Digital photographs of shells were made using either a standard digital macro-lens system with single photos of each view for specimens larger than ~10 mm in maximum dimension, or a computer-operated motorized StackShotTM system (Cognisys, Inc.), coupled with Helicon Remote and Helicon Focus software (HeliconSoft Ltd.), allowing digital combination (i.e., “stacking”) of multiple individual shots of each view for specimens less than 10 mm.

The figures of shells are not shown to scale, but the maximum dimension of each specimen is given in the corresponding figure legend. The photographs of types published here are also available in the online database for the ANSP Mollusca collection.

Catalogue numbers in the ANSP malacology collection were originally assigned in a single sequence, started in 1889 by Henry Pilsbry. Around 1970, George M. Davis established a separate number sequence prefixed with “A” for alcohol-preserved material. Many samples with catalogue numbers in the original sequence were given new numbers in the A sequence. This renumbering affected all of the nominal taxa of Aplysiida for which ANSP has type material in alcohol. In some cases, the shell is stored under the dry collection under the original number and body from which it was dissected is preserved in the alcohol collection under an “A” number. We have traced these associations to ensure that we have recognized the components of each lot.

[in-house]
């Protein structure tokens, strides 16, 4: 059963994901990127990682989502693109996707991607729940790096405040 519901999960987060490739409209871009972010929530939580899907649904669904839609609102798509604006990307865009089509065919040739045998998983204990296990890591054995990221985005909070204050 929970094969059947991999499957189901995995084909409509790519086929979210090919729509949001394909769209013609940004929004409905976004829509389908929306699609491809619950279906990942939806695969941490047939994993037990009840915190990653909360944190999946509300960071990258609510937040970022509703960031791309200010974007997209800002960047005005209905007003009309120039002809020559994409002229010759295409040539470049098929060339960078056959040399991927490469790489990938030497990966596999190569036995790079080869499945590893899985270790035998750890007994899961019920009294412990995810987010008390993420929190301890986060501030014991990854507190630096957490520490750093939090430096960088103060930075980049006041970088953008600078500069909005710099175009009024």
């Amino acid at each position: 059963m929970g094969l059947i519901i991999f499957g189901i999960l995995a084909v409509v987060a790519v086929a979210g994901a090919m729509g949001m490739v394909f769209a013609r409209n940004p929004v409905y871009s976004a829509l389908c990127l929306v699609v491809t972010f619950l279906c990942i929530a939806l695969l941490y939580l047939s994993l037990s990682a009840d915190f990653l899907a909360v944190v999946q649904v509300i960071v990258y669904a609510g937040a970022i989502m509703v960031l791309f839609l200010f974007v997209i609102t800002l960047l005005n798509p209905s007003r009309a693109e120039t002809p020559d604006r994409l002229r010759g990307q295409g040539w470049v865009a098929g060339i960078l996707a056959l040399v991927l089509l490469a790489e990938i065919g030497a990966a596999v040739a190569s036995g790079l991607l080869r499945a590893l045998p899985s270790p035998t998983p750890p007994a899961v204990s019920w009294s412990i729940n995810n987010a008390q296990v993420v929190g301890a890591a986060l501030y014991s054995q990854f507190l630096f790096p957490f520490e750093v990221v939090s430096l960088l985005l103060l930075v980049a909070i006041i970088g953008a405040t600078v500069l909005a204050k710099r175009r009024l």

The list of nominal taxa is arranged alphabetically by the original epithet (in bold) with the taxon name written as in the original description, except that capitalization is adjusted to current standards.

Institutional Acronyms: ANSP, Academy of Natural Science of Philadelphia, USA; CPIC, research collection of the Department of Biological Sciences of the California State Polytechnic University, Pomona, USA; MCZ, Museum of Comparative Zoology, Harvard University, Boston, USA.

Results and discussion

Search of the ANSP collection, the collection database and relevant literature found potential type material of 18 names. Three of these proved to be false leads: a lot of Dolabrifera maillardi Deshayes, 1863 (ANSP 114205) from Reunion was erroneously flagged in the database as a type; one was a manuscript name of Pilsbry (ANSP 84337, A7044, currently Aplysia sp.) from Zanzibar [we do not mention the name to avoid creating a nude name]; and one labeled as “Cotype?” of Dolabrifera marmorea Pease (ANSP 247112), but Sowerby (1868), not Pease introduced this name.